The month of February can be seen as a pivotal one in the liturgical calendar. On 2 February we celebrate the presentation of Christ in the Temple with the powerful image of the elderly Simeon holding the infant Christ in his arms.  The story both looks back to the birth of Christ and the idea of incarnation (Emmanuel – God with us) and also forward to the death and resurrection of Christ and the salvation it will bring for all.  Just after the end of February we move into Lent – the time of examination of our lives, repentance and preparation for a deeper understanding of the salvation which comes from God’s self-giving love expressed in Christ’s death and resurrection.

In some ways the month of February might also be a pivotal one in our journey through the pandemic, which has had such a profound impact on all of our lives and world.  It has raised substantial fears and anxieties, and many people both in the church and the wider world have a deep sense of both loss and exhaustion.  The heroic efforts of those in the health and care sectors, and many others, combined with the extraordinary success of science in developing effective vaccines and treatments have brought us to a place where we might dare to hope that the worst effects are now receding, although we must have a clear eye on the global picture where there is huge work still to be done.

In our journey through the pandemic so far most of our energy has been used up in simply surviving from day-to-day amidst the many changes and adaptations we’ve had to make both to daily life and the whole way we run our churches.  There have, of course, been many theological and spiritual questions which our experience of the pandemic has raised, but so far we have not really had the time or energy to enter into these deeply as we cope with the loss and exhaustion we have experienced.

Perhaps we might use the month of February as we look back to the presentation of Christ in the Temple and forwards to Lent, Holy Week and Easter, as a pivotal time to explore how God might be calling us to live and be as the Church in the world in the light of our experience of the pandemic. In the declaration of assent made by those beginning new ministries we are encouraged to “proclaim the Gospel afresh in each generation”. In many ways the pandemic has so changed our world that it might be seen as a generational shift in a very short space of time.  So we have some fresh thinking to do.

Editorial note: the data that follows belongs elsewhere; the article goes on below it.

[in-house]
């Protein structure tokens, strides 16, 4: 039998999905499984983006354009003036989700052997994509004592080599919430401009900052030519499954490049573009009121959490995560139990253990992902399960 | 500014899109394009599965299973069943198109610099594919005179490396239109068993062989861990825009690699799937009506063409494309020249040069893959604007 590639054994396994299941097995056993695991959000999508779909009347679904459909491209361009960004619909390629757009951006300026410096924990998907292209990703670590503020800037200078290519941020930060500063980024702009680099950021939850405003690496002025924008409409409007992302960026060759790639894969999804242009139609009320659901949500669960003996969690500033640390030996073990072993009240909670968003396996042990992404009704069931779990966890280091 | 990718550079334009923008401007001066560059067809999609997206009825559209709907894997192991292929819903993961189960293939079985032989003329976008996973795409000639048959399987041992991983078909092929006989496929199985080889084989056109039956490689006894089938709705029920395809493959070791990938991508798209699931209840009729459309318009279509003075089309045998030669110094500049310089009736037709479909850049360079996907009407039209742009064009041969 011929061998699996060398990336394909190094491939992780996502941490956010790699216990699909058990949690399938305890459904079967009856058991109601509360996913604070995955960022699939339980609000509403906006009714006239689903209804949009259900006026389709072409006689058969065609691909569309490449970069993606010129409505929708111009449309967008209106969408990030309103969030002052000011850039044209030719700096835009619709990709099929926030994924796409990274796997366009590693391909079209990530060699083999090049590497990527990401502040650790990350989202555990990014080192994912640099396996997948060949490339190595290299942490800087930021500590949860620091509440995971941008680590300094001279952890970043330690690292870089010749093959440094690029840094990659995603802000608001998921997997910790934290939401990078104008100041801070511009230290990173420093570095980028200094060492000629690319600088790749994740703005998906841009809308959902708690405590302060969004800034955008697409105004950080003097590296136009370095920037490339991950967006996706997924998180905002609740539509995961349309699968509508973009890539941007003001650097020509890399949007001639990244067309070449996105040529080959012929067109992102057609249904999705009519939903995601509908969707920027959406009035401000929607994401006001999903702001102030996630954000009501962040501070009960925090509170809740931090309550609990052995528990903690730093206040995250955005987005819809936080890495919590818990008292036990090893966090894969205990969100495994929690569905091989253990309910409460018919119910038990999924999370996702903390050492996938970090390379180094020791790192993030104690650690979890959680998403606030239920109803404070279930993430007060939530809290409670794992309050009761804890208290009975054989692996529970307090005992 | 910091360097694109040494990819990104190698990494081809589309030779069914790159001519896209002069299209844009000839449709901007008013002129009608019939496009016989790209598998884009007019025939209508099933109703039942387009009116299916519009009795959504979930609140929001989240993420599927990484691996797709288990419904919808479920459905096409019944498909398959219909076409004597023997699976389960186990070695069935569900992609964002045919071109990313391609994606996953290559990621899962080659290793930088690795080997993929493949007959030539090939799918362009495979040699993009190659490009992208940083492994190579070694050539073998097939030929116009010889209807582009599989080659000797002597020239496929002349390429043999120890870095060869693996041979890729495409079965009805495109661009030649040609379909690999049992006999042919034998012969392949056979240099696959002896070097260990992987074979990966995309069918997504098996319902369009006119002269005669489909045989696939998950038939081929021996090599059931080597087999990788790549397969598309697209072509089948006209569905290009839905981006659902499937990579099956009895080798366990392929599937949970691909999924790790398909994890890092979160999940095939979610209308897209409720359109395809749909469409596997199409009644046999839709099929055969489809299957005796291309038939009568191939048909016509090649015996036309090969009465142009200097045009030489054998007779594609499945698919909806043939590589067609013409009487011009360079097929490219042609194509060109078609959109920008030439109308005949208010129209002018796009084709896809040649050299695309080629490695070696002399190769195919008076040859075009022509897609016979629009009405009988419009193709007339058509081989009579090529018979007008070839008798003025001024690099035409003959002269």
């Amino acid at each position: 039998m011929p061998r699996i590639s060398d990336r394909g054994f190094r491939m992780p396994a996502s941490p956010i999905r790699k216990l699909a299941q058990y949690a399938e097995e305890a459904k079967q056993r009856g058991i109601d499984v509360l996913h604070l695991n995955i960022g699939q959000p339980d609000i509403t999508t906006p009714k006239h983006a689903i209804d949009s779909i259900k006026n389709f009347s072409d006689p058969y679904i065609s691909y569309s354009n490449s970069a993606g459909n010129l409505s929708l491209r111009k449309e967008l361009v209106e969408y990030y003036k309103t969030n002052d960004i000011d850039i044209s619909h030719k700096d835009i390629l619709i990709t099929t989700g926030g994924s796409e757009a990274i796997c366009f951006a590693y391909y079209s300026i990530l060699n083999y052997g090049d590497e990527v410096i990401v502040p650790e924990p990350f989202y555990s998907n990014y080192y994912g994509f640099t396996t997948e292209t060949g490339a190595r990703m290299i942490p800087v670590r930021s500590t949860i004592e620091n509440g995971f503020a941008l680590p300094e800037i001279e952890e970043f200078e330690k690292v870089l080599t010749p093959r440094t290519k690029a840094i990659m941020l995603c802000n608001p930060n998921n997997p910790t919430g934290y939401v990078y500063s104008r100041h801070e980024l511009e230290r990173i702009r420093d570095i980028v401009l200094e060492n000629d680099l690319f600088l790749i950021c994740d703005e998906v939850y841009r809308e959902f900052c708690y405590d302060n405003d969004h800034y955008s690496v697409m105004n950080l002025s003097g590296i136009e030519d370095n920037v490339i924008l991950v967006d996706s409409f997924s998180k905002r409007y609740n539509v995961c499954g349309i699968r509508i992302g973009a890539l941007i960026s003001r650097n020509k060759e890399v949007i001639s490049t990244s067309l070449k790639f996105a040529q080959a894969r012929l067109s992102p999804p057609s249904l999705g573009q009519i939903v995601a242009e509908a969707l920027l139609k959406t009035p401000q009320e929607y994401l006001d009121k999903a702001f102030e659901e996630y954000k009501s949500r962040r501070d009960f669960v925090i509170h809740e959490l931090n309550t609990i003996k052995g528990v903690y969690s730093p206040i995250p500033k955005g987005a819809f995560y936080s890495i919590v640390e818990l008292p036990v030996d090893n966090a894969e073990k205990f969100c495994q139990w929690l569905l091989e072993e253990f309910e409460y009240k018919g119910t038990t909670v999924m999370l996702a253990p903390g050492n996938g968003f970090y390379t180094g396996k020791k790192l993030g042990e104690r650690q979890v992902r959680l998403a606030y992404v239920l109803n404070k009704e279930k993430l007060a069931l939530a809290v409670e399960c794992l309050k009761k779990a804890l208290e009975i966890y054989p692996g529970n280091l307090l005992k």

In our own Diocesan Vision thinking, the five Anglican Marks of mission have played an important role as they have in both the national Church of England vision and also the wider Anglican Communion.  They are a very helpful way of thinking about mission in a holistic manner if we can thoroughly intertwine them in our understanding of God’s salvation in Christ for all of creation.  The Lambeth conference in the summer has an overarching theme of “God’s Church for God’s World”. It will aim to engage the Gospel deeply with major and pressing issues of the pandemic response, our care for the planet, our engagement with science, work for peace and justice across the world.

I hope and pray that as we move through February and this year we will find it to be a pivotal time in our growing understanding of how God is speaking to us about the deep hope for all creation, made known in Christ.